More important, if they are right about design wins they are getting this year leading to significant new revenues in calendar 2008, I can't wait to see what Marvell looks like a year from now.

As to pricing the stock, you'll just have to choose your theory. I don't believe in buying stocks with high PE ratios, and right now if you use the GAAP numbers the PE ratio of Marvell is infinite. If you use non-GAAP numbers, it is pretty high. On the other hand I understand the value of R&D. Another company, trying to please short term investors, could have simply cut back its R&D budget in Q2 and shown some very impressive results. But as a long-term investor I'd rather have the company with the bad short term results, especially when its R&D arm has a record of paying off, as Marvell's has.

Right now I already own as much Marvell stock as my portfolio model allows, so I won't be buying more anytime soon. Even holding it at this level involves risk: just because Marvell is spending money on R&D does not mean it can sell any resulting technology. But that is a risk I can live with.

Sunday, August 19, 2007

Analysis of Dendreon Breast Cancer Results

Interpreting cancer therapy study results is as much of an art as a science. Add to it trying to put some sort of financial spin on the results, and things get pretty arcane.

Dendreon announced results from a Phase I study of one of its immunotherapies on breast cancer on Friday, August 17, 2007 (See press release). A full report of the study is in the Journal of Clinical Oncology dated August 20 (See abstract). The question Dendreon investors (and potential investors) will be asking is this: will further study just burn cash, or are we headed towards a therapy that can be marketed profitably if it is ever approved by the FDA.

My first reading of the press release put me in a cynical state. 18 patients received the therapy. Of those only 4 showed any benefit. No need to pull out my statistics text: that is 22.2% who benefited, 77.8% who did not. So this does not look like a cure for cancer. In fact 3 of the responsive patients only showed "stable disease." That means the cancer did not progress, but it did not shrink either. Only one patient achieved a "partial response," meaning the cancer decreased in size. So you have to ask yourself, is that even statistically significant? Could any group of 18 people with breast cancer have one partial response or a couple of "stables" over a similar period of time without undergoing any therapy at all?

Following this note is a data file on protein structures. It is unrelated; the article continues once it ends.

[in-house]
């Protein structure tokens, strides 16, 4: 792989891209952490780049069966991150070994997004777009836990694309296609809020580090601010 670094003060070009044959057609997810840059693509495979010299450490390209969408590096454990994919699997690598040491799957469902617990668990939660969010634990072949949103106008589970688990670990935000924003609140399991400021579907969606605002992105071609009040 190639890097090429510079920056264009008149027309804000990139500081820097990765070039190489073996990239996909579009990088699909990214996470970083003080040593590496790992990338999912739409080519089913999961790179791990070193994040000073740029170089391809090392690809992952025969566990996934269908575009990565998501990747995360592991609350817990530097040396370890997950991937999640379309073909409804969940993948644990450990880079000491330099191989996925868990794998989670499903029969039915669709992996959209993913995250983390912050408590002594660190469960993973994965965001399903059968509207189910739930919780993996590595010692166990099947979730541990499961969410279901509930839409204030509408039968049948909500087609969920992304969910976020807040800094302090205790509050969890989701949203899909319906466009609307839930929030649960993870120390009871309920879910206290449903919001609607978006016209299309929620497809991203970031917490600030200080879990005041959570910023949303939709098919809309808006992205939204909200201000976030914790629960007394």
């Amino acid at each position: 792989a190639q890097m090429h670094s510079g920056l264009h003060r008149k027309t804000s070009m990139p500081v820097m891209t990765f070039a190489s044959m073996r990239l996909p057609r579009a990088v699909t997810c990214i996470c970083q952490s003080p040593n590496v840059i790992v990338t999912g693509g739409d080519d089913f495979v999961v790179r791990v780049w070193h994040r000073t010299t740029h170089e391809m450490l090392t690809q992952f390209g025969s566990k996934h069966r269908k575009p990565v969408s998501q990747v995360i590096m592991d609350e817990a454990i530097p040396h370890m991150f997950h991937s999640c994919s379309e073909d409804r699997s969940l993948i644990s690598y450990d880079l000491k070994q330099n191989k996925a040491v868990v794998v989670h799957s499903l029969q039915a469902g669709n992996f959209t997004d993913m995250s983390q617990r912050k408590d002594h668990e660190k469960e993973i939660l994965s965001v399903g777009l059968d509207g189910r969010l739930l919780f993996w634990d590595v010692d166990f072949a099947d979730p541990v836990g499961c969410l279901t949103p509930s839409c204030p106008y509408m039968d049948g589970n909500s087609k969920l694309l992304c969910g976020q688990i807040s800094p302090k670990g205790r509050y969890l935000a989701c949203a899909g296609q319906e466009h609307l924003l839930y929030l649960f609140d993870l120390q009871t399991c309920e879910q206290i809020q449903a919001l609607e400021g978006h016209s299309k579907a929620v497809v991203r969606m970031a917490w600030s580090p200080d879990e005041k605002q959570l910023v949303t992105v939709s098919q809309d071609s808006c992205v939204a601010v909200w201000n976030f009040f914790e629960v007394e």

But I know that Dendreon has a similar therapy for certain prostate cancers (Provenge) that has received an "approvable letter" from the FDA. A Phase III study is being conducted with the FDA promising approval if certain endpoints are met. Provenge is exciting because there is no good treatment for the serious prostate cancer type it is likely to be approved for. While Provenge does not work for all patients, and only extends life on the average for a few months, it is safe and patients like it since it does not have the terrible side effects of chemotherapy.

This immunotherapy model will have great advantages when it works. Patients are not very inconvenienced, as the therapy requires only a blood draw, the processing of the blood, and then the re-infusion of the blood back to the patient. When it does work, by stimulating the immune system, it appears to work over a long period of time. Since it has little in the way of side effects, if could be used in combination with almost any other cancer treatment.